23 Feb 2022

Rory McIlroy – Controlling his own destiny

A birdie on the 72nd hole of last month’s Dubai Desert Classic would have handed Rory McIlroy a record-equalling third triumph at the oldest DP World Tour event outside of Europe. Par would have been sufficient to make the play-off, which Viktor Hovland won to move up to third in the Official World Golf Ranking, but disaster struck after McIlroy found the water on the final hole of tournament week.

A bogey six left the Northern Irishman in third spot and another near-miss in a DP World Tour event following his implosion on the back nine at last year’s season-ending DP World Tour Championship. Believe it or not, McIlroy’s last triumph at a sole- sanctioned DP World Tour event came back in 2016 at the Irish Open – an astonishing six years ago, also meaning he has not won a Rolex Series event, which is quite a staggering stat for a player of his calibre.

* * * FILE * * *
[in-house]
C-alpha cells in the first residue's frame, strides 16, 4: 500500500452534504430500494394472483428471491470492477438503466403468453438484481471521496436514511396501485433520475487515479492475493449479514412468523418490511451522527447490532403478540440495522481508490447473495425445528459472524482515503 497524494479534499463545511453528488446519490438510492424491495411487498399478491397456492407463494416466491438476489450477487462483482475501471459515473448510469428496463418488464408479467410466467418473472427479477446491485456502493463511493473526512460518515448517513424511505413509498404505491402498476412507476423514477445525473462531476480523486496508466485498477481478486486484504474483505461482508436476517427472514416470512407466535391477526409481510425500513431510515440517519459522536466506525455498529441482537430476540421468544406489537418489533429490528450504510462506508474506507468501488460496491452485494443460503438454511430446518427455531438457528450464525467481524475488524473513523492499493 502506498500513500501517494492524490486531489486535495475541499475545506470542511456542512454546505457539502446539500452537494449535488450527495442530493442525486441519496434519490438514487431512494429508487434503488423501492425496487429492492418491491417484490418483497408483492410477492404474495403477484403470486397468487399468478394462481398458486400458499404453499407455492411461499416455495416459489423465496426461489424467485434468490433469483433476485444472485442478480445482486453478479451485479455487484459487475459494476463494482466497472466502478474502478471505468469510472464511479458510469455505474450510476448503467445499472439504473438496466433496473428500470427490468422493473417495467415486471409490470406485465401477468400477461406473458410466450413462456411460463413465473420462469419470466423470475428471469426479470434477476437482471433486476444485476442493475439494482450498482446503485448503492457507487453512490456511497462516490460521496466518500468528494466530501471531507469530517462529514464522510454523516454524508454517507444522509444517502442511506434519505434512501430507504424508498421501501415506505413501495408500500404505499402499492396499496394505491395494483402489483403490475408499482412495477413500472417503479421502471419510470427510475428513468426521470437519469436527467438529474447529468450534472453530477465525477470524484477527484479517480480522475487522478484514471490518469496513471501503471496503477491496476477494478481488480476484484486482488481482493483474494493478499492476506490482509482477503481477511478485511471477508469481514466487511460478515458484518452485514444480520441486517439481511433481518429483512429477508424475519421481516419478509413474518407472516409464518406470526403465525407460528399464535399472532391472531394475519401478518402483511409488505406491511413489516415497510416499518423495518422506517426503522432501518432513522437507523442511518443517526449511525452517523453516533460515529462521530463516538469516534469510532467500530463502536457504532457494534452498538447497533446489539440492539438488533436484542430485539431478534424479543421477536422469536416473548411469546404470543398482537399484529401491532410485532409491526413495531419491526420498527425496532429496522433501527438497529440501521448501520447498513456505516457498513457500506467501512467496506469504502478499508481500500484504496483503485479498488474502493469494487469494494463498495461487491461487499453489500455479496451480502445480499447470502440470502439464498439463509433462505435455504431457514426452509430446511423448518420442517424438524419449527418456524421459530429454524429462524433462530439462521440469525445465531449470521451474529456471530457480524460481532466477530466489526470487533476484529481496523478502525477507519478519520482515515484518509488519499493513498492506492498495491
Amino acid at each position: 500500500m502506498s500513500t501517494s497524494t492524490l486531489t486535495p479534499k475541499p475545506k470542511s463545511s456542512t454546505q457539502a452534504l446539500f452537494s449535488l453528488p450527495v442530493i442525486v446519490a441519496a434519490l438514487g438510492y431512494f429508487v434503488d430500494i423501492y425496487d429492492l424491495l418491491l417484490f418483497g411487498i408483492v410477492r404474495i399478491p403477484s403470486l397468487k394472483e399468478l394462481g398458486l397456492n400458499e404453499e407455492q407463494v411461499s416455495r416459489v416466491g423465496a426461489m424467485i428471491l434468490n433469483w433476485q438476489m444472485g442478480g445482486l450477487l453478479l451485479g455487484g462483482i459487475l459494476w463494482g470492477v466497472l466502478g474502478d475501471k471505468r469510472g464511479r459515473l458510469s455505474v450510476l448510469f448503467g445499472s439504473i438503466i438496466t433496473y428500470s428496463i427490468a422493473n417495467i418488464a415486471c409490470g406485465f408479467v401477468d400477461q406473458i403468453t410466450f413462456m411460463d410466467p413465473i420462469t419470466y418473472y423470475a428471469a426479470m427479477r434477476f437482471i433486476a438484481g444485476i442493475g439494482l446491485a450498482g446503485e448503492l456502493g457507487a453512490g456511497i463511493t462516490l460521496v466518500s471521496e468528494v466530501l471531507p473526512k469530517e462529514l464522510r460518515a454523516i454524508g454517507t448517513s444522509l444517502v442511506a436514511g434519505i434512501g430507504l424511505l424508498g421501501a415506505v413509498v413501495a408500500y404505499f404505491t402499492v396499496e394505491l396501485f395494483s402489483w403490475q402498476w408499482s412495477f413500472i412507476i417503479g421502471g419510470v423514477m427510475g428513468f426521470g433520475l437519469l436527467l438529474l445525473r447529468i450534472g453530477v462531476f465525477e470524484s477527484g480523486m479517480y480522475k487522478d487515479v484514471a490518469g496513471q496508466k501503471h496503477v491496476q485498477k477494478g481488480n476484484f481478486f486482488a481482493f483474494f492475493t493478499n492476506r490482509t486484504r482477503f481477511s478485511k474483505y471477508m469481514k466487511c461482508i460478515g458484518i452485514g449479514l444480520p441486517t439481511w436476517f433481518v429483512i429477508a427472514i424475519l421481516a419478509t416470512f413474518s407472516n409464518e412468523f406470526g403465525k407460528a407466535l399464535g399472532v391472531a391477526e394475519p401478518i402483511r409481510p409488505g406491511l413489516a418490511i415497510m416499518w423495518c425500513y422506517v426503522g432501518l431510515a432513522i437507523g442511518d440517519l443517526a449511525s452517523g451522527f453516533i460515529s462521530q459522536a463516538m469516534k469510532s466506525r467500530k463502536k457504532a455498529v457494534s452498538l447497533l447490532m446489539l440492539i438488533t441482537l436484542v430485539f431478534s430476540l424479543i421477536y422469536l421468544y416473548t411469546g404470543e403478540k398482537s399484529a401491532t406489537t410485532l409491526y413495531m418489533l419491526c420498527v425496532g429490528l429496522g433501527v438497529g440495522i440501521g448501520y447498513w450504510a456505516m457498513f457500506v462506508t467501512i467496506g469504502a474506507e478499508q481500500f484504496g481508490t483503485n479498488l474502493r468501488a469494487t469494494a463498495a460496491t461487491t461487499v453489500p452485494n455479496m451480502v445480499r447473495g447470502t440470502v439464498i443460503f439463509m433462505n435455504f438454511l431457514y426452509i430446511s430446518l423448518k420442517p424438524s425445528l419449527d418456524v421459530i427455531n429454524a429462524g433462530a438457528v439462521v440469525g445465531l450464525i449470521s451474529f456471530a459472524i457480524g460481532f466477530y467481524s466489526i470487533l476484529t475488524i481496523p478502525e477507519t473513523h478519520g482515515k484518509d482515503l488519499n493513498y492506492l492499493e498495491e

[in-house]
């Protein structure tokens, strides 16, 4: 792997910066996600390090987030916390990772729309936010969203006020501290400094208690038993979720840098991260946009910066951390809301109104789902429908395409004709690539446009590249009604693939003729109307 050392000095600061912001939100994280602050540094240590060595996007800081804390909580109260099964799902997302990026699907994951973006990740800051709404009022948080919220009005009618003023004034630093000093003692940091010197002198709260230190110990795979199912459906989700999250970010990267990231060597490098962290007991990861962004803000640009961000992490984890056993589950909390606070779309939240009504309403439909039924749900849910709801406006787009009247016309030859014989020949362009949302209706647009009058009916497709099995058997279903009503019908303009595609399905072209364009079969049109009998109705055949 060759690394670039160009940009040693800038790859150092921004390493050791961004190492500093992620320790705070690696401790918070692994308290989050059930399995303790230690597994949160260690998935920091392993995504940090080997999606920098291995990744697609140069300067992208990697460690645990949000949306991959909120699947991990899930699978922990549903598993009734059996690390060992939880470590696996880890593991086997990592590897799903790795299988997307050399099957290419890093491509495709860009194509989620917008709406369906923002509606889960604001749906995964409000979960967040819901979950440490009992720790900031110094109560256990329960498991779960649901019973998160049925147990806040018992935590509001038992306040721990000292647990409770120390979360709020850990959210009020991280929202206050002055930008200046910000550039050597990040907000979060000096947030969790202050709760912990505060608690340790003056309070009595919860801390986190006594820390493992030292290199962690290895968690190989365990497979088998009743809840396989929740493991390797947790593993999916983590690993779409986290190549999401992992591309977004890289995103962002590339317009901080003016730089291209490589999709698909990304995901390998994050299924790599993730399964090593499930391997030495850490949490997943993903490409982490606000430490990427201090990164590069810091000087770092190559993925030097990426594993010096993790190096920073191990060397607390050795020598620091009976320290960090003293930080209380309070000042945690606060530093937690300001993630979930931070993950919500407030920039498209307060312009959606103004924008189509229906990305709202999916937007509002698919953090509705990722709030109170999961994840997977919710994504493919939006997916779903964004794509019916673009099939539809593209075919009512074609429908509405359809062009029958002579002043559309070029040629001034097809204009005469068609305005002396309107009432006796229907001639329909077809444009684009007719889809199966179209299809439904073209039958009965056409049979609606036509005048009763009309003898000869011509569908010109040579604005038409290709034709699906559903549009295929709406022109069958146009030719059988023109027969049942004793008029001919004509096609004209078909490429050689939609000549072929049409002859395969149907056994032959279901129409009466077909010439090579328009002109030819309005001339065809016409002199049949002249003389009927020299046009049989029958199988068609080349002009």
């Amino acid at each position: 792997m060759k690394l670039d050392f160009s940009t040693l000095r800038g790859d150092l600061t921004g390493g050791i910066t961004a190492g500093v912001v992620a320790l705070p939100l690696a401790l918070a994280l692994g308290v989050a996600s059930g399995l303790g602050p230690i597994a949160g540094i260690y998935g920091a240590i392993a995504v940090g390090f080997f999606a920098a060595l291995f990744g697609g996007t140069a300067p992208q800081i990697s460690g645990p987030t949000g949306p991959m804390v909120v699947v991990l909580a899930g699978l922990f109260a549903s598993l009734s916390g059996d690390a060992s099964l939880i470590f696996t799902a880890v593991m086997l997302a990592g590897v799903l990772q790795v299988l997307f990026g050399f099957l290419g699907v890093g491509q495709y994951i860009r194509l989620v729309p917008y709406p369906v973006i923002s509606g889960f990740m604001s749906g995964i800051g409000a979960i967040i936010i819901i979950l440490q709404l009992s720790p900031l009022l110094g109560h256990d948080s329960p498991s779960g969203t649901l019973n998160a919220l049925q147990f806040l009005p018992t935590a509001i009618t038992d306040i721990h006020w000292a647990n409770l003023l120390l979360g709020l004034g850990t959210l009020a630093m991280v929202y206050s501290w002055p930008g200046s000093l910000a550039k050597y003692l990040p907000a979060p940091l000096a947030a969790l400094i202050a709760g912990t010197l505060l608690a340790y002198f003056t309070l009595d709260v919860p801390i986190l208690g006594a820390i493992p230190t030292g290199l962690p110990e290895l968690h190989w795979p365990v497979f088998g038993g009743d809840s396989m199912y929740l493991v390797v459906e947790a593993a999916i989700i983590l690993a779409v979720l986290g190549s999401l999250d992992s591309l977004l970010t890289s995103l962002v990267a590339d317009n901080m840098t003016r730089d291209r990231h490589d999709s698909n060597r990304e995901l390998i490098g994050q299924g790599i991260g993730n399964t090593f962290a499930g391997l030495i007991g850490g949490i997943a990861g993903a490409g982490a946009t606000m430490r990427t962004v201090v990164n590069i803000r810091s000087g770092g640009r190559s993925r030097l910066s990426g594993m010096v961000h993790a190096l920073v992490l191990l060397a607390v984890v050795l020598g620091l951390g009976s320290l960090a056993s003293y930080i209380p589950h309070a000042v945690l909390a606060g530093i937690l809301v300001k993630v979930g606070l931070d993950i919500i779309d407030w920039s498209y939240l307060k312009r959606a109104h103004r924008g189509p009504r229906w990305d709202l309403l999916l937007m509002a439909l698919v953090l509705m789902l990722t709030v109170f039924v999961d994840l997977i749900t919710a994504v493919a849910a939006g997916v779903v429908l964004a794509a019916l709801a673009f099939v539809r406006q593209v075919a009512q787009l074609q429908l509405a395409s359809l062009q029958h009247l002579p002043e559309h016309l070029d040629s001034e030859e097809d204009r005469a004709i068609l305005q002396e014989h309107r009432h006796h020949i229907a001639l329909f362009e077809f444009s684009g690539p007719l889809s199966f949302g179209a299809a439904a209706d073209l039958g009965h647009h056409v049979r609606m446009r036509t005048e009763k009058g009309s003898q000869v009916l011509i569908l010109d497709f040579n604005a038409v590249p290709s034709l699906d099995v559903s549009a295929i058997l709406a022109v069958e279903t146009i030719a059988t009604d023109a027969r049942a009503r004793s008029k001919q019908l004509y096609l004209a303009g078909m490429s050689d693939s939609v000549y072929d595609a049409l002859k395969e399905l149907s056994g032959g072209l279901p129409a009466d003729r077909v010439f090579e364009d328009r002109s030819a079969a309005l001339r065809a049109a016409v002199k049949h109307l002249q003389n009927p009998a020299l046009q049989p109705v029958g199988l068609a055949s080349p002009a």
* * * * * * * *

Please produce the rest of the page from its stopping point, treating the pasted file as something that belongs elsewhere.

McIlroy was visibly disappointed after failing to make the play-off at the Dubai Desert Classic

Despite his winless streak on the DP World Tour, McIlroy isn’t losing any sleep just yet as he revealed his biggest goals this year are the ones he is in full control of.

“I want to win five times, I want to win a major; I want to win The Race to Dubai; I want to win the FedEx Cup; I want to do this or that, and of course I want to do all those things,” said McIlroy. “I’d love to win six times in a season. I’ve never done that before. I’ve won five.

“All those things are great goals and they are things to try to work towards. But I think the biggest thing for guys that are at the level that we’re at is I want to hit over 60 percent of my fairways. I want my proximity inside 150 yards to be a certain number. I want my strokes gained putting to be a certain number. I think having goals that are more objective and I’m in control of them – I can’t control if I win five or six times a year. There’s so many other variables in there. “But I can certainly control if I hit 60 percent of the fairways. I can control if my numbers, my strokes gained numbers, my stats are better than they were the year before. It’s about trying to set yourself goals that you can control, and that are objective and measurable, and I guess those are the sort of goals I’ve started to set myself the last few years.”